April 2, 2008 in Uncategorized
The following is information on the spring growth stages in wheat and associated management decisions from Purdue University.
Jointing (FGS 6, DC 31) can be clearly determined. The original Feekes scale simply defined stage 6 as when the first node was visible at the base of the shoot. The Decimal scale provides a more precise definition for this stage, namely when the distance between the crown and the first stem node is at least 1 cm (0.4 in.). When the second above ground node is at least 2 cm (0.8 in.) above the first node, the plant has reached FGS 7 or DC 32. The ability to recognize FGS 6 is important because it’s the cutoff for many herbicides, especially those that contain 2,4-D, Axial, dicamba (Banvel, Clarity), MCPA, Olympus, Osprey, and Aim. Application of these products after jointing can result in malformed heads, sterility, and reduced yield. For a visual description of the cutoff date for various wheat herbicides, see page 151 in the 2008 Weed Control Guide for Ohio and Indiana or this link <http://www.btny.purdue.edu/Pubs/WS/WS-16/WheatTiming.pdf>.
The stage when the flag leaf first appears (FGS 8, DC 37) is important for application of a foliar fungicide. Stems of soft red winter wheat in Indiana typically have 4 above ground nodes when fully developed. The sheath of the uppermost leaf (flag leaf, F) arises from the top node. The leaf below the flag leaf (F-1) arises from the next node down, etc. Thus, leaf F-3 arises from the lowest above ground node. The lowest above ground node is near the ground when it first appears, but will move upward as the stem elongates. At FGS 8, there are usually two clearly differentiated nodes on the stem. The lower node will average about 7 cm (2-3/4 in.) above the soil line. The second node (from which leaf F-2 arises) will be about 15 cm (6 in.) above ground. The third node will usually be visible, but because it is only about 1 cm (0.4 in.) above node 2, it is not counted. As the wheat continues to grow, the distance between nodes increases, and the fourth node becomes evident. Feekes 8 (DC 37) is the cutoff for Harmony Extra, and Harmony GT, two products that are commonly used for control of wild garlic, and Express, commonly used for control of dandelion, chickweed, Canada thistle, and other winter annuals. Feekes growth stage 9 (DC 39) is the cutoff for Stinger, Starane, Widematch, and Buctril. Stinger is commonly used for control of Canada thistle, dandelion, and marestail; Buctril is commonly used for control of mustards, lambsquarters, ragweeds, and smartweeds.
Once the flag leaf blade has fully emerged, the flag leaf sheath extends. By this time, the head enclosed in this leaf sheath is swelling, and the plant enters the boot stage (FGS 10). The heads of all plants in a field will not emerge from the boot synchronously. Stages 10.1 through 10.5 are assigned according to when heads on about half the plants have reached the indicated degree of emergence.
Flowering in wheat begins roughly in the middle of the head and progresses both upward and downward. Flowering at a given position in the head can be judged by the presence of extruded anthers.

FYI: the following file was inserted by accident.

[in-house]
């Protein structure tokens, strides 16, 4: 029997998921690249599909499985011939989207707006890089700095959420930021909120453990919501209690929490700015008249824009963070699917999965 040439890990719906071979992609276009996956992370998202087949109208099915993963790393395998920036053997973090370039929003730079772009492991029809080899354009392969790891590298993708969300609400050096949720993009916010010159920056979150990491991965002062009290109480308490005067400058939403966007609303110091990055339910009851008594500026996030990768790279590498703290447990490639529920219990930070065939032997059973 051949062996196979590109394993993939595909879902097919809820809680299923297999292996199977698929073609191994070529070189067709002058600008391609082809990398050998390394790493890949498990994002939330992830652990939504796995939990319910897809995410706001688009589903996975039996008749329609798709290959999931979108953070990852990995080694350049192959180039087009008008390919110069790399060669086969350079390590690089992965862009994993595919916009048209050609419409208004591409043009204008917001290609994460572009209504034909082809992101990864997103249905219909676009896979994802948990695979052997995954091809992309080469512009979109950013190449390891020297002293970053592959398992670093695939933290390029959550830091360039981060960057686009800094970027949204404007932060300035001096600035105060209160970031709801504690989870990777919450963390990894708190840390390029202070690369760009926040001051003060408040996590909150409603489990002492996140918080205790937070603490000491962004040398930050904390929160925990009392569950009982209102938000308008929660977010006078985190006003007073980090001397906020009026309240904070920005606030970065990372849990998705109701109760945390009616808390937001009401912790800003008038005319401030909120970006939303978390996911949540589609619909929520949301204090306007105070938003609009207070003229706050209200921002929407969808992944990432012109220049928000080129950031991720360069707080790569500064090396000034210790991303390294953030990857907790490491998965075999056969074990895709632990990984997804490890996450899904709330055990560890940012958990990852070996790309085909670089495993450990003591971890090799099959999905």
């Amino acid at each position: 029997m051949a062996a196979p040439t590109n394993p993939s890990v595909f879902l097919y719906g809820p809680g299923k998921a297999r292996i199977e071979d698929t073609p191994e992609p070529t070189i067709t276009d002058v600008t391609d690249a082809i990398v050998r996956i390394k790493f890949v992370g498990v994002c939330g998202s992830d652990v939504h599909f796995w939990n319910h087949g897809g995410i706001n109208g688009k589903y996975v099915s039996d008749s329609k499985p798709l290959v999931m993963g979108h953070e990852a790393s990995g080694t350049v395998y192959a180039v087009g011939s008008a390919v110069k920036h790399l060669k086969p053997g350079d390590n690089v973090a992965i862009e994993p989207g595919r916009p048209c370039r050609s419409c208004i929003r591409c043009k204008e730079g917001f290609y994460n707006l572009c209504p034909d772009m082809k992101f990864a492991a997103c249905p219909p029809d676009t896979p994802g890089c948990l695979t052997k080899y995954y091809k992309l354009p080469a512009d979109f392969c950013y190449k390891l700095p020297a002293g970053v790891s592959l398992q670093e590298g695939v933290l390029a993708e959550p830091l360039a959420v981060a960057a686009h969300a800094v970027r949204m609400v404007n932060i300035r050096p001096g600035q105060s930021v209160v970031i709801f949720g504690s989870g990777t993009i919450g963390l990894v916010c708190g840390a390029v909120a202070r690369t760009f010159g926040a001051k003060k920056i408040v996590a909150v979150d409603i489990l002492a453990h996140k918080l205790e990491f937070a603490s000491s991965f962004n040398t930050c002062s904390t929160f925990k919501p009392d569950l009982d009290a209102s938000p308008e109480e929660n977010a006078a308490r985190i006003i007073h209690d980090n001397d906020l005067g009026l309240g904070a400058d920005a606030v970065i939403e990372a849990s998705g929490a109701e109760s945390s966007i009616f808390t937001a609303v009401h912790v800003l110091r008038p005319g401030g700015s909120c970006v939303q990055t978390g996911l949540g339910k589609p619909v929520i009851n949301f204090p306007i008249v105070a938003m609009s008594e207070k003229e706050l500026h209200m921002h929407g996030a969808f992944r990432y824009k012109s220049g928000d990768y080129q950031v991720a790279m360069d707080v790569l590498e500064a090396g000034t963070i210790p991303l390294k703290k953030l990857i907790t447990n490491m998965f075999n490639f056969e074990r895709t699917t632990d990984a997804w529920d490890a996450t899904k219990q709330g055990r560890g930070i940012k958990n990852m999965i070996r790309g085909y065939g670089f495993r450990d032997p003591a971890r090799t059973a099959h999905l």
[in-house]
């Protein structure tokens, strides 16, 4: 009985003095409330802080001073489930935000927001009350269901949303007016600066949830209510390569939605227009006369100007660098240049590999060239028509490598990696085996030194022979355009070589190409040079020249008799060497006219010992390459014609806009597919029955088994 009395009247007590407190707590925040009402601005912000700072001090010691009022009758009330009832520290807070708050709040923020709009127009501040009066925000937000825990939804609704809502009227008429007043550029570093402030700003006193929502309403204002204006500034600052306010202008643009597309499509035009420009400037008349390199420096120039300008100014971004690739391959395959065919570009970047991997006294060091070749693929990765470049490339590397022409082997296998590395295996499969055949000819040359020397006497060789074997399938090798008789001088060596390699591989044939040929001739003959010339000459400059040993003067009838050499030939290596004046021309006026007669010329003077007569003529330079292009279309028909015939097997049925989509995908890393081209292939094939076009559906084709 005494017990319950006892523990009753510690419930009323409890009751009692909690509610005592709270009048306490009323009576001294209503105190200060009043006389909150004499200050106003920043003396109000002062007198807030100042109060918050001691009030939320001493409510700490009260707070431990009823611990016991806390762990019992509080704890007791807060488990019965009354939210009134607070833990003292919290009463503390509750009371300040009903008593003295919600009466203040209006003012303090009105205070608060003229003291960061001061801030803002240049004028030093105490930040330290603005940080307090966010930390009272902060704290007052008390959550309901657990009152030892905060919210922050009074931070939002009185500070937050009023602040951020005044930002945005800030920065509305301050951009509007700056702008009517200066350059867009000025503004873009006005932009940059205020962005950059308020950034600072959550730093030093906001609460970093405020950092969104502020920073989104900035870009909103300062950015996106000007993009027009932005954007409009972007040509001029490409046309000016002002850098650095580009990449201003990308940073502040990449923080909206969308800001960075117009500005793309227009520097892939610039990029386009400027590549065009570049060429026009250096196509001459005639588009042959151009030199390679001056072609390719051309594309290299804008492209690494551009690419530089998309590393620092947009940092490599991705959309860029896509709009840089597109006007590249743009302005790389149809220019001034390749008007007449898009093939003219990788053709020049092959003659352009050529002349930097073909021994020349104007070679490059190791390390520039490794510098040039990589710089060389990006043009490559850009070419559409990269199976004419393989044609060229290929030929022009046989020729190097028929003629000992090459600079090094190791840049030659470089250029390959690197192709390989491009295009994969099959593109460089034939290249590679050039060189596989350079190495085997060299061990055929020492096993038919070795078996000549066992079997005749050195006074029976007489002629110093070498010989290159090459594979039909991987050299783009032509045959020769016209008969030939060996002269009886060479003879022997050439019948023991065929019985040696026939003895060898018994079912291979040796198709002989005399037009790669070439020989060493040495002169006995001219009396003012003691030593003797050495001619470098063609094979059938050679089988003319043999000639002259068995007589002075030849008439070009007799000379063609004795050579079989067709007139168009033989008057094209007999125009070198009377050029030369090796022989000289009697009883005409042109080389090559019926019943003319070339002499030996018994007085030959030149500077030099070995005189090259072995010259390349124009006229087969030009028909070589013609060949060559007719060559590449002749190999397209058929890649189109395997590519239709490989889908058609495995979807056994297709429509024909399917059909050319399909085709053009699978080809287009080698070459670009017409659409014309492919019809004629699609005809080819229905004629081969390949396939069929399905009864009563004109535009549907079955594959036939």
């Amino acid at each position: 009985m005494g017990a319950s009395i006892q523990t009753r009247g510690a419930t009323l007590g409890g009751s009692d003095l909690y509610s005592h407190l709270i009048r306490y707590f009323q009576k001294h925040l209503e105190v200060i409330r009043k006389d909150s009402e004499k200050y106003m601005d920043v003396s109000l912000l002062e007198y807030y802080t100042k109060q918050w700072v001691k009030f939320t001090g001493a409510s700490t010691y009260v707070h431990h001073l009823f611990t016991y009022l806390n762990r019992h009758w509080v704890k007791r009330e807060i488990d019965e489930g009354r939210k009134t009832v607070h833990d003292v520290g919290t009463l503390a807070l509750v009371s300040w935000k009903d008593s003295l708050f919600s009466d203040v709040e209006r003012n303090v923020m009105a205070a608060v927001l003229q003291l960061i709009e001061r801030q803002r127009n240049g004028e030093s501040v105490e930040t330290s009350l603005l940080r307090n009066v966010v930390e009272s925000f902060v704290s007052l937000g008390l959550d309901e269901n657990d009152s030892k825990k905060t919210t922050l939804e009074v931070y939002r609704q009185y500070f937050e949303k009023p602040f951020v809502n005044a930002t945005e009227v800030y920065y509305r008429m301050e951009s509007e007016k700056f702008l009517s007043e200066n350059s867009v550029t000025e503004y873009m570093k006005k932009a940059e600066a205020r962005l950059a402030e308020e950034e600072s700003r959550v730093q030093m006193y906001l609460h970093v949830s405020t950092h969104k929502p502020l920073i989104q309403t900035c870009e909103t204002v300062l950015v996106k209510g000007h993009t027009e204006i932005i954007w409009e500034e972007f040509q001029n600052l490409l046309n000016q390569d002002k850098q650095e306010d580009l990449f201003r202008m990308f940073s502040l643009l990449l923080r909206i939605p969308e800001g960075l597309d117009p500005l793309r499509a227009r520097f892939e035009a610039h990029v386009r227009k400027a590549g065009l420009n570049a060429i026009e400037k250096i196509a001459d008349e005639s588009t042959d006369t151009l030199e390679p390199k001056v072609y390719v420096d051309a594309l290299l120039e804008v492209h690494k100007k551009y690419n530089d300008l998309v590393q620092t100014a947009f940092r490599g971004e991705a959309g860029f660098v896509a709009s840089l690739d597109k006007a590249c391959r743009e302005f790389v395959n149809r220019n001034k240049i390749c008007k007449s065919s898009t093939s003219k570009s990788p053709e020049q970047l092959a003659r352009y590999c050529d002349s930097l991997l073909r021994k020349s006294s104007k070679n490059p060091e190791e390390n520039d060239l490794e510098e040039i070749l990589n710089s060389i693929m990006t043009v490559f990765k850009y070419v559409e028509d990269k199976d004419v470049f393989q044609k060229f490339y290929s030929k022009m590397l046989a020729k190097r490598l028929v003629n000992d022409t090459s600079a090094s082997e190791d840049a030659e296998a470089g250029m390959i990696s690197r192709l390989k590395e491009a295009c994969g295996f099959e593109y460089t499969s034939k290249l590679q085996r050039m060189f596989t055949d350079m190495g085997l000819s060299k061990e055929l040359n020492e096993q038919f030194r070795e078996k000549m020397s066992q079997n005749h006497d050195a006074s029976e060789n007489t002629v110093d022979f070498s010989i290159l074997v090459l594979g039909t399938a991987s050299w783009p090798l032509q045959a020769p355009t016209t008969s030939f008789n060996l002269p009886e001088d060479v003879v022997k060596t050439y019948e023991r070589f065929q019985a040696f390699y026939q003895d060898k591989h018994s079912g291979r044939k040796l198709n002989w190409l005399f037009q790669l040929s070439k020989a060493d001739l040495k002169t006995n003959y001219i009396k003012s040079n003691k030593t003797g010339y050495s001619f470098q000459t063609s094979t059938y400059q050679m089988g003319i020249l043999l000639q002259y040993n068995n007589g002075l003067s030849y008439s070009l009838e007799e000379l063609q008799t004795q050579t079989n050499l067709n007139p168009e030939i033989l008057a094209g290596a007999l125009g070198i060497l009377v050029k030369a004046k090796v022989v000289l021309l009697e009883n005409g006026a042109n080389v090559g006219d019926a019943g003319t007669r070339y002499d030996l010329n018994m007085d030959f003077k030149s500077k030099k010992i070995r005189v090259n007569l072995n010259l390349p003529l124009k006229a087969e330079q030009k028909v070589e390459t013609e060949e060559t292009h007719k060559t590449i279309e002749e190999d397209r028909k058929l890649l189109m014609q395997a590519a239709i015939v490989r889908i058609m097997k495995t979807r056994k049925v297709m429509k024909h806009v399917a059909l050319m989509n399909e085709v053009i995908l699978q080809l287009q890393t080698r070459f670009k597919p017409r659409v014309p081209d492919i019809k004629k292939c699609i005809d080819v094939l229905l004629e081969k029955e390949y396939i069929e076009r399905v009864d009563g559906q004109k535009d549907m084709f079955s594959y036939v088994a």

Ripening is judged by removing developing kernels from the center of several heads and determining whether the contents are watery, milky, or at the soft or hard dough stages.
By the time wheat has reached FGS 8, leaves F-5 and below are usually withered, from infection by Septoria, Stagonospora, and other fungi. The next leaf up (F-4) usually withers about the time heads have fully emerged. In the absence of Septoria and Stagonospora blotches, powdery mildew, or other foliar diseases, leaves F-3 through F should remain green until the wheat approaches maturity. Often, however, disease destroys leaves at each layer of the canopy prematurely. Fungicide control is aimed at maintaining these leaves, particularly F and F-1, in a healthy condition.
If a grower is planning to apply a fungicide at flag leaf emergence (FGS 8), it would be helpful to know when that stage will be reached, relative to some earlier, easily determined growth stage. The jointing (FGS 6) and 2-node (FGS 7) stages can be accurately determined if a wheat field is monitored frequently. The time required for a plant to progress from either of these stages to FGS 8 is not constant. It depends on weather, particularly temperature. Over many years, we monitored wheat crop development in various field trials, and the following observations can give some guidelines for the time required for plants to progress from one growth stage to another. It takes about a week to progress from FGS 6 to FGS 7, and another 8 days to go from FGS 7 to FGS 8 (with a range of 5 to 10 days). It can take from 3 to 8 days for the flag leaf blade to fully expand (going from FGS 8 to FGS 9). It can take from 9 to 16 days to progress from FGS 9 to full head emergence (FGS 10.5) or the beginning of flowering (FGS 10.5.1).
Extracted from “Identifying Wheat Growth Stages” by Gregory Shaner, Charles Mansfield, and Bill Johnson in the March 28, 2008 edition of the Pest and Crop Newsletter from Purdue Cooperative Extension Service.